Surgeon and inventor Catherine Mohr tours the history of surgery (and its pre-painkiller, pre-antiseptic past), then demos some of the newest tools for surgery through tiny incisions, performed using nimble robot hands. Fascinating — but not for the squeamish.
Hat Tip: Rob
This is what I got on the Internet for my Birthday.
“So take this and fill it out,” he suddenly said, thrusting a small square of paper in my general direction, a piece of paper that looked like a postcard on one side and a form to be filled in on the other. “As soon as you can. Do it right now.”
So my boss had just forced me to join the Columbia House Record Club so he could get a free album by getting someone else to join. I had to pick five albums from this list of mostly totally stupid stuff….
In an BBC article describing a Royal Society paper on the rate of mutation in warm vs. cooler climates, the BBC made this statement:
DNA can mutate and change imperceptibly every time a cell divides and makes a copy of itself.
But when one of these mutations causes a change that is advantageous for the animal – for example, rendering it resistant to a particular disease – it is often “selected for”, or passed down to the next few generations of that same species.
Such changes, which create differences within a population but do not give rise to new species, are known as “microevolution”.
I suppose the BBC is into the Hopeful Monster theory or something.
Read it here, come back, and fight it out.
First he was, I dunno, in the bathroom. Then he was, perhaps, down in the parking lot waxing his car. Then he was home working on his stamp collection or something. Then he was hiking the Apalachian Trail. Now, it turns out, supposedly, that Republican South Carolina Governor Sanford was in South America. What next?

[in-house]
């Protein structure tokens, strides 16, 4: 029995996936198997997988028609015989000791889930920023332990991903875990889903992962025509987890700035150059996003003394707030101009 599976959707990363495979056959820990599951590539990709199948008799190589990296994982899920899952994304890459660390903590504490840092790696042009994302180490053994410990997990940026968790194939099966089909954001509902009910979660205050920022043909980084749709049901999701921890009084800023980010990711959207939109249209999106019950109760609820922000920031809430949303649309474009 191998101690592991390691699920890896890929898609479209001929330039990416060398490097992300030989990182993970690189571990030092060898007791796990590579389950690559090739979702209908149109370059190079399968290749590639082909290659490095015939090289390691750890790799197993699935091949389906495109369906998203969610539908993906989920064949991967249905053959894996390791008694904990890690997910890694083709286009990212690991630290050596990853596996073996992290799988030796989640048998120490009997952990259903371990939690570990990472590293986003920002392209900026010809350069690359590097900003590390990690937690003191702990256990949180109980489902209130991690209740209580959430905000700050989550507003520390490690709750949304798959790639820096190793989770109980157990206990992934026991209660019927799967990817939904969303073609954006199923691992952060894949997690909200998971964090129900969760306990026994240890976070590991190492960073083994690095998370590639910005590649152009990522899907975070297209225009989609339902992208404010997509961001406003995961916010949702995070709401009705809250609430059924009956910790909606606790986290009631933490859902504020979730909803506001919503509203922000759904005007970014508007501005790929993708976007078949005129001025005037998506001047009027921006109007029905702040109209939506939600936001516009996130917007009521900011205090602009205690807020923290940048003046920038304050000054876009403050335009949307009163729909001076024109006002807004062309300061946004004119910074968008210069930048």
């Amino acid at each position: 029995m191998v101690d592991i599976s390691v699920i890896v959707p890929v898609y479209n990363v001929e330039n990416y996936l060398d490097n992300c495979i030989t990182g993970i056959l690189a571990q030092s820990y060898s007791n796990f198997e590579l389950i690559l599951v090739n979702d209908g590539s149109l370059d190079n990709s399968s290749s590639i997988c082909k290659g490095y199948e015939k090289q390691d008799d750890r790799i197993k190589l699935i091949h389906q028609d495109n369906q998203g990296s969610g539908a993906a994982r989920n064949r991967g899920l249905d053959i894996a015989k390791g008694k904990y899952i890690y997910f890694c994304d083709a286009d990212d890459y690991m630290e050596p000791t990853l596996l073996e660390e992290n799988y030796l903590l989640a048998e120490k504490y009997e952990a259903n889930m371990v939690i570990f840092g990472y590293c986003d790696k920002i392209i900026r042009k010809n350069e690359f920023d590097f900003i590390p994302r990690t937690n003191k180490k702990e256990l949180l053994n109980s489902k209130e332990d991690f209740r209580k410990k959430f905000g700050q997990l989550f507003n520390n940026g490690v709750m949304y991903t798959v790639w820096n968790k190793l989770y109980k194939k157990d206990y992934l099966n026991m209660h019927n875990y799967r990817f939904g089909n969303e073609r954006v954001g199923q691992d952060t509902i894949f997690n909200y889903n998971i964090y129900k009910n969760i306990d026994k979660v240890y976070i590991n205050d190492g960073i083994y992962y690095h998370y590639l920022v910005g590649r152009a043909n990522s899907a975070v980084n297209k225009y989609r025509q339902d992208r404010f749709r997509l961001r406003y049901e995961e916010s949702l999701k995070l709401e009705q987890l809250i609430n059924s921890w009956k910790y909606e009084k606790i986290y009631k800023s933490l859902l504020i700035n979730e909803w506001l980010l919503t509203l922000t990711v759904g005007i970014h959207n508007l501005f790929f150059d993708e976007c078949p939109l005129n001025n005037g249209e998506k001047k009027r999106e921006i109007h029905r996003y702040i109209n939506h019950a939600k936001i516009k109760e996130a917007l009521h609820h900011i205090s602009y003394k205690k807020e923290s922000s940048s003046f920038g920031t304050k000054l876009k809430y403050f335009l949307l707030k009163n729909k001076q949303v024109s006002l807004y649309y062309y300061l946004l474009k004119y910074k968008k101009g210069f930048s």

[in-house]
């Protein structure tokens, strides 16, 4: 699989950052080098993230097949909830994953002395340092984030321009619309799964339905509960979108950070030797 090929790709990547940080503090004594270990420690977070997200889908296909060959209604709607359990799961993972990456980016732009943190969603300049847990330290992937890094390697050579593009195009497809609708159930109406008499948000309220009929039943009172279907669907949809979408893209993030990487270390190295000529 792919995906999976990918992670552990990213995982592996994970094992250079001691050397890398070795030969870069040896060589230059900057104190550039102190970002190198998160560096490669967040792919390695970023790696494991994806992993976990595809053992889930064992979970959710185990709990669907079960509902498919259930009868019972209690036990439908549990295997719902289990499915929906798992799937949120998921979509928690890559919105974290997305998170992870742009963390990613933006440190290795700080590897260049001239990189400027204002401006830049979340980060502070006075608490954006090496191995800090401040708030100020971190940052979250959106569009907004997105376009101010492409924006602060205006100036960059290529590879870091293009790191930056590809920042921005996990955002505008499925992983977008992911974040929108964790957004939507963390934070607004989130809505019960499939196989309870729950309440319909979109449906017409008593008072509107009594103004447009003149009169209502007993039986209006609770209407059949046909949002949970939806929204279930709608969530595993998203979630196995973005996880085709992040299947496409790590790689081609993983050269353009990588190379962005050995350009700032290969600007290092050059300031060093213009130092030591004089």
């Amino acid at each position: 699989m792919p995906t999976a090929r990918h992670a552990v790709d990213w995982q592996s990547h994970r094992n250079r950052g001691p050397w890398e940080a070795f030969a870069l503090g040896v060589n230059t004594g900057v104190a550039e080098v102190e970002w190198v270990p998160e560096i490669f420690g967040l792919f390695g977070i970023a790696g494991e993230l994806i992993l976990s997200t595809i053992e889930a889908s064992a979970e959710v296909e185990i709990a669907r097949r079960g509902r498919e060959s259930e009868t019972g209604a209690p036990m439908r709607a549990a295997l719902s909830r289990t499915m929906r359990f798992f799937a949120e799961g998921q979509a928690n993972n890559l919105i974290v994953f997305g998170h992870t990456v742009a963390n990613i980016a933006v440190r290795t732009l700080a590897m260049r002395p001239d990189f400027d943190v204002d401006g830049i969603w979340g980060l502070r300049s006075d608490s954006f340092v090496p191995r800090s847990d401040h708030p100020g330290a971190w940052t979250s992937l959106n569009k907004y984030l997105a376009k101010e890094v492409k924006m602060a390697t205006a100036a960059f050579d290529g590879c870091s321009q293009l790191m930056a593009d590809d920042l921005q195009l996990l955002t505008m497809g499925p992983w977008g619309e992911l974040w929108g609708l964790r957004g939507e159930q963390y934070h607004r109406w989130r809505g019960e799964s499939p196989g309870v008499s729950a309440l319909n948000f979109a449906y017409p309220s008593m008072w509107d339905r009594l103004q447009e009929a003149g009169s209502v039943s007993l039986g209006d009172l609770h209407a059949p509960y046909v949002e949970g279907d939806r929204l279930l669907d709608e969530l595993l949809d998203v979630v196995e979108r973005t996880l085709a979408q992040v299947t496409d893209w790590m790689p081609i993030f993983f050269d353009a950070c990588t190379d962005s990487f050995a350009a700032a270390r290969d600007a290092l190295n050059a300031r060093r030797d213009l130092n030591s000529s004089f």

There is a timeline here at the Charlotte Observer
You know, there is only one possible explanation for this. See headline.
A couple of “missionary” posts back, I intimated that we got to stay at the missionary stations while visiting various cities or en route between points in return for our work giving out medicine and such at our research camp. In truth, the arrangement was a bit more complex and subtle than this, and in fact, I think the arrangement and its nature changed over time. The various missionary entities that existed in the Ituri Forest and nearby cites that would be used as jumping off points were actually hospitable to us for three reasons. 1) Almost everybody is almost always hospitable to everybody else in this region. This is how things must be for anything to work. The only non-hospitable units are official governmental agencies of Zaire, or where they exist, embassies or consulates of the United States. 2) We did fill in a blank space on the map where essential medical services were not available to local people because the missions did not operate that far into the bush. Our research station was beyond the Blender Line and even beyond the Beer Line. 3) We paid. For the most part, mission stations had guest rooms and other facilities for use by passers by, but there was a charge (though very inexpensive) to cover costs. Flying on their planes cost as well.
Continue reading Our Research Camp as a Mission Station